When Brad Bowman passed away in 2000 at age 90, the decorative concrete industry lost a legend. Bowman, the inventor of stamped concrete and co-founder of Bomanite Corp., is often referred to as the “father” of the modern industry.

A native of Carmel, Calif., Bowman began his career constructing impressive exposed-aggregate concrete walls and slabs. In the late 1940s, he began experimenting with ways to add patterns to colored concrete flatwork in an efficient manner. First, he imprinted individual brick patterns onto concrete using wooden blades. Then, he developed the first platform concrete stamps that imprinted patterns of multiple units, such as bricks. He made these stamps first out of wood, then sheet metal, and finally cast aluminum.

Bowman’s invention spurred an industry-wide interest in textured decorative concrete and allowed contractors to explore their own creative ideas to a greater extent. Many of his patterns, such as brick, cobblestone and fish-scale, are still in widespread use today. After his initial invention, he continued to revitalize the concrete stamping process. For instance, instead of imprinting a stamp across an entire surface repetitively, he’d mix up stamps, and he’d depict stones of various sizes to create a more natural look.

His original stamping process and tools were patented as the Bomanite process for coloring and imprinting decorative concrete surfaces, and in 1970, he formed Bomanite Corp. with three business partners. They began franchising contractors across the United States to install stamped concrete using his patented process. Bowman’s partners later bought him out, and after working as a part-time consultant for the company for several years, he cut his ties completely and retired to southern Utah, where he lived on a 160-acre ranch in the heart of the state’s Red Rock Canyon Country.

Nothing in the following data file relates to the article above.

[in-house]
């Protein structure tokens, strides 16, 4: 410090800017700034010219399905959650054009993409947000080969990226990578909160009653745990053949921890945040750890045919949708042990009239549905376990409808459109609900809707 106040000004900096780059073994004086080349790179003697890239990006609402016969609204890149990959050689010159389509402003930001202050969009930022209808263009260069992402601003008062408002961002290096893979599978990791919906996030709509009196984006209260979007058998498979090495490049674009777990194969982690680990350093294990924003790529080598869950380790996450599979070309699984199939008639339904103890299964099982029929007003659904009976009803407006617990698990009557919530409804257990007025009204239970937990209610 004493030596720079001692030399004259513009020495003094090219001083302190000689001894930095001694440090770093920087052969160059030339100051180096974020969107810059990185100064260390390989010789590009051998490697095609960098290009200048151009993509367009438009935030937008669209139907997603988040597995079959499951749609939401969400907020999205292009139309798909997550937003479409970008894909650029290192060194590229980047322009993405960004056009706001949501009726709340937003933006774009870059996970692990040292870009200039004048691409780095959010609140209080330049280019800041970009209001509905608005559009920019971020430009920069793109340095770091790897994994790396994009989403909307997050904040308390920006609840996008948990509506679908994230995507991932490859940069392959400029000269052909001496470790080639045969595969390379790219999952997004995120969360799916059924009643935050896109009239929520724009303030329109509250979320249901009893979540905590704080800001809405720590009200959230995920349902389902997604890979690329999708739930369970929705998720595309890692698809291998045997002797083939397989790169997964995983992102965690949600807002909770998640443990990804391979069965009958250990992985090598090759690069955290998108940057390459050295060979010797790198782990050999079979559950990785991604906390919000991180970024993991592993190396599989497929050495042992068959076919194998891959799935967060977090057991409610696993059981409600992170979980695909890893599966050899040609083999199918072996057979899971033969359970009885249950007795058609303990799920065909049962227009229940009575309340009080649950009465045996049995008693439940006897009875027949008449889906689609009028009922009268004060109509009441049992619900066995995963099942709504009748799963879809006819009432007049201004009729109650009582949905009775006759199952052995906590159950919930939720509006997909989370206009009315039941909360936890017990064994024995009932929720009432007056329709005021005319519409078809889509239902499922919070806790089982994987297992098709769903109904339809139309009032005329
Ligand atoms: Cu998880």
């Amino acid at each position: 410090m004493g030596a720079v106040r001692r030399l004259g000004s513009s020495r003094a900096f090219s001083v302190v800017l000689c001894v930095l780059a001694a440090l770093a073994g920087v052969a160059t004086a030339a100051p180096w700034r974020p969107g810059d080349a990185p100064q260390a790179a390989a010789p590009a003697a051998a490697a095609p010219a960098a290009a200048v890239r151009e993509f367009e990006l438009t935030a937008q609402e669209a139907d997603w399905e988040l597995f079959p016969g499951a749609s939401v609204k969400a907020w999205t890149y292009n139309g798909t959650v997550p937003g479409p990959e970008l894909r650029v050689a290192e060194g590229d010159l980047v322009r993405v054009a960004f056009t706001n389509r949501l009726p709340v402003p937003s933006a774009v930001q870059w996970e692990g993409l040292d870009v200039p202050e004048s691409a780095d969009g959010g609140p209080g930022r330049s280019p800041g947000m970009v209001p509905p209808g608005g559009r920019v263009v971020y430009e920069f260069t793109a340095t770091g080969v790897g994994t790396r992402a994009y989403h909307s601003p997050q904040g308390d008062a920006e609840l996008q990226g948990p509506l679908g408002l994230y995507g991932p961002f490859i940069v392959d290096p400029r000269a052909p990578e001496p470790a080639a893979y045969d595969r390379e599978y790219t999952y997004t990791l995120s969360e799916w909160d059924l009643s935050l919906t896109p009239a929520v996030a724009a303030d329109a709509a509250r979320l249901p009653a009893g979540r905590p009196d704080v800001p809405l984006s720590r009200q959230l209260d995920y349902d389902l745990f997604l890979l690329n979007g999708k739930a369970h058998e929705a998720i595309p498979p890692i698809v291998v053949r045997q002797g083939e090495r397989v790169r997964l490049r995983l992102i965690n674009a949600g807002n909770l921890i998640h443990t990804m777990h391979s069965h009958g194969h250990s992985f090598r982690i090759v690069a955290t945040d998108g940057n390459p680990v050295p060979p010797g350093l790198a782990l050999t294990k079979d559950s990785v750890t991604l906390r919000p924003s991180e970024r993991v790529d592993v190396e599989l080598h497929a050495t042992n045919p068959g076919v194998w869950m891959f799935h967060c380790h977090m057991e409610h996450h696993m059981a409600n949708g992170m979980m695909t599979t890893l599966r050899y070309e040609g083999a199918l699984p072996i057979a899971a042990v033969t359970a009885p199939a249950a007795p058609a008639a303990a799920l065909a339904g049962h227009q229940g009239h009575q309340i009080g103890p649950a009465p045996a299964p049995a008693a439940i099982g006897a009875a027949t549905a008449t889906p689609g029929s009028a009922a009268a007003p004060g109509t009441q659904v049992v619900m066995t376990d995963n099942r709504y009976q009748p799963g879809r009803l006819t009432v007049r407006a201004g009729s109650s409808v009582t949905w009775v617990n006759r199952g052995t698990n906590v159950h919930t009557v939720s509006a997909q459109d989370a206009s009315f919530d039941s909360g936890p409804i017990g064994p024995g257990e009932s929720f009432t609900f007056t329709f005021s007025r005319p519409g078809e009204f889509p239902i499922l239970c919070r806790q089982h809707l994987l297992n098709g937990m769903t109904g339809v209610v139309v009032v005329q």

Bowman tinkered with creative projects well into his 80s, despite his declining health. In 1998 at age 87, construction was completed on the Kiva Koffeehouse in Escalante, Utah, a restaurant, cabin and gift shop made mainly from logs, stone and glass that Bowman first conceptualized in 1990.

Bowman served as a valuable mentor and inspiration for other decorative concrete artisans, and his legacy lives on in the many stamped concrete projects that can be found around the globe. His daughter, Barrie Ence, and granddaughter, Sara, live on the ranch and run the family-owned Kiva Koffeehouse.

Clark BranumClark Branum
Clark Branum is a 30-year veteran of decorative concrete installation as well as one of the industry’s most phenomenal educators. He created valuable training programs for the Brickform brand and L. M. Scofield Co. and regularly shares his knowledge of decorative concrete as a lecturer and speaker.

Branum, 55, launched his career in the Seattle area. He spent 24 years working as a flatwork finisher throughout the Northwest and in Alaska. During his time as Brickform technical director, he developed and conducted the company’s distributor and contractor training programs in the United States and abroad. He went on to develop L. M. Scofield Co.’s ground and polished concrete training programs.